The Great Depression Online

Great Depression Online Archive Issue:

The Big Bailout of 2008

Great Depression Online
Long Beach, CA
October 21, 2008

Inside This Issue You Will Discover…

*** Who’s to Blame?
*** A Bad Idea
*** The Asset for All Seasons
*** And More

[Editors note: Over the past several months we’ve received a slew of emails offering observation and opinions of who’s culpable for the financial crisis.  In today’s GDO issue we offer a guest essay by Michael Kosares, President and Founder of USAGOLD-Centennial Precious Metals, Inc., which gets to the fact of the matter while offering some essential insights.  Enjoy!  M.N. Gordon]

The Big Bailout of 2008
By Michael Kosares

There has been a great deal of finger-pointing going on.

Who is to blame for this extraordinary crisis?  Arguably, it is the most personal of the many crises visited upon us in my lifetime and probably the most far-reaching since, as of this morning [October 15, 2008], it had engulfed most of the world. Congress and the American people are looking for a "villain" or "villains" -- someone or some group that can be tagged with the blame for what has happened to the world economy.  Wall Street's investment bankers rank high on that list.  Driven by greed, they couldn't have cared less about the corporations which employed them and the customers who sustained them. Government, and central banks, come in a close second. Regulators failed to do their jobs and the central banks simply fed the credit bubble without regard to the consequences. Others tag individuals like Alan Greenspan, Ben Bernanke and George Bush.  I could go on with the various candidates in the blame game but it diverts me from my point.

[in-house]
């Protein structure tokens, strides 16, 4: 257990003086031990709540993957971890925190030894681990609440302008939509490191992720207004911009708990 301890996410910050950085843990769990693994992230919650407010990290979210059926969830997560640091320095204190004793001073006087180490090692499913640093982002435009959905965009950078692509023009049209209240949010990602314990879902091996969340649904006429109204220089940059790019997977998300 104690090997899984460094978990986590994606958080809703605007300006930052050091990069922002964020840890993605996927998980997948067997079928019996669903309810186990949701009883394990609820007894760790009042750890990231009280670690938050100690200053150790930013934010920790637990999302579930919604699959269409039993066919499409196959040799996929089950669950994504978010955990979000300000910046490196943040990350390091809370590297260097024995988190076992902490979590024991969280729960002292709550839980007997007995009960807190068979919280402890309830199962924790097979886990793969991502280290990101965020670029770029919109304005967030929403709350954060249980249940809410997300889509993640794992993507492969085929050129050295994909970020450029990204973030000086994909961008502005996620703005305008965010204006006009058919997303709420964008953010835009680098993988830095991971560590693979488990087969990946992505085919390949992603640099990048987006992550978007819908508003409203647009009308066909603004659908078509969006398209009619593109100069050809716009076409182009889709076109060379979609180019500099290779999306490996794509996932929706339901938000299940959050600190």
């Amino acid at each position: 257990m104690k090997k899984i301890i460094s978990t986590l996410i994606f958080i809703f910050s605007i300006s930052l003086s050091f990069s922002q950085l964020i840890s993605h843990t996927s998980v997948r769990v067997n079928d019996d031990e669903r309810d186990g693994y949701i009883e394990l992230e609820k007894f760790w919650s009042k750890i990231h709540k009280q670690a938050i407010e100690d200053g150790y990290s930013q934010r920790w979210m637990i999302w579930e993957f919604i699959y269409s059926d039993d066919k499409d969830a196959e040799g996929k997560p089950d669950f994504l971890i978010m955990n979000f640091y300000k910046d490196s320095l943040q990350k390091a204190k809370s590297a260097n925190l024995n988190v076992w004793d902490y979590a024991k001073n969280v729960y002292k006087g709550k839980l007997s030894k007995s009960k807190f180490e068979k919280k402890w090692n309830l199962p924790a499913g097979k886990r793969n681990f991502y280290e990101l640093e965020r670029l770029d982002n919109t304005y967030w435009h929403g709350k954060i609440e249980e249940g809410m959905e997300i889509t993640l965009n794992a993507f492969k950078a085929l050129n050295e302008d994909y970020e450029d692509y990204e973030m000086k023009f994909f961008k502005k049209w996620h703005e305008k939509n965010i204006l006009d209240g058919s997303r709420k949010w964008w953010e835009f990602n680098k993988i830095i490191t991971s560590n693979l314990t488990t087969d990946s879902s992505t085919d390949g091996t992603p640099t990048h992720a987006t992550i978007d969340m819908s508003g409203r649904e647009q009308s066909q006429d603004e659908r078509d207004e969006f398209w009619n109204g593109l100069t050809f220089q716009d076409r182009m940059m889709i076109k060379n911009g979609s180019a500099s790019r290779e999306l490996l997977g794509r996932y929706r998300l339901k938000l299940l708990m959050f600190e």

The fact of the matter is none of this really hits the mark. The real culprit is an idea -- a bad idea, one that has gripped the advanced societies since the introduction of Franklin Roosevelt's New Deal, the federal government's response to the Great Depression.  The words which encompass that idea most closely are "moral hazard."  When we hear those words we immediately think of the Wall Street financial houses and funds in their relationship with the government.  What we do not generally compute is that moral hazard applies to the rest of us as well.

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Moral hazard is the state of mind created by a belief that the government is going to bail us out if something goes wrong -- in our lives, in our economy.  How many of us assessed the spreading damage of the credit crisis and said to ourselves, "the government will step in and take care of it"?  How many of us believe that the government will somehow bail us out personally, or as a society, when things go bad?

The answer to that question is "almost all of us."  And this goes for Wall Street's masters of the universe as well.  It should not escape our notice that when the chairman of Lehman assigned blame in Congressional testimony yesterday, he noted that his firm did not get the same bailout that others did.  In other words, if only the government had stepped in, Lehman wouldn't have collapsed and the hearings being conducted yesterday would have been unnecessary.

But you see, this whole idea of personal and public bailouts is what is behind the problem in the first place.  As long as institutional man believes that the government stands behind him no matter what level of risk is taken, the level of risk will rise to the point failure is imminent.  Why not swing for the fences?  Win and you take home the prize.  Lose and the government covers the losses.  Such a philosophy makes for bad decisions.  We have seen the net result of such thinking over the past several months, and it isn't pretty.  It is what led millions to take on mortgages they couldn't afford; it is what drove Wall Street to take risks it couldn't possibly cover.

As for individuals, over the past few weeks, as the crisis went into high gear, in my daily travels I heard over and over again "How could this be happening?  This is crazy.  I have never seen anything like this."  The prevailing attitude was one of disbelief.  That somehow, someone, somewhere should have seen this coming and headed it off; that is, made sure it didn't affect the rest of us.  When Congress failed the first time to pass the TARP legislation (which is probably the biggest underwriting of the moral hazard mindset since the Roosevelt administration,) most could not believe that they hadn't passed the legislation.  After all wasn't "this sucker going down" if we didn't (as our president so succinctly put it)?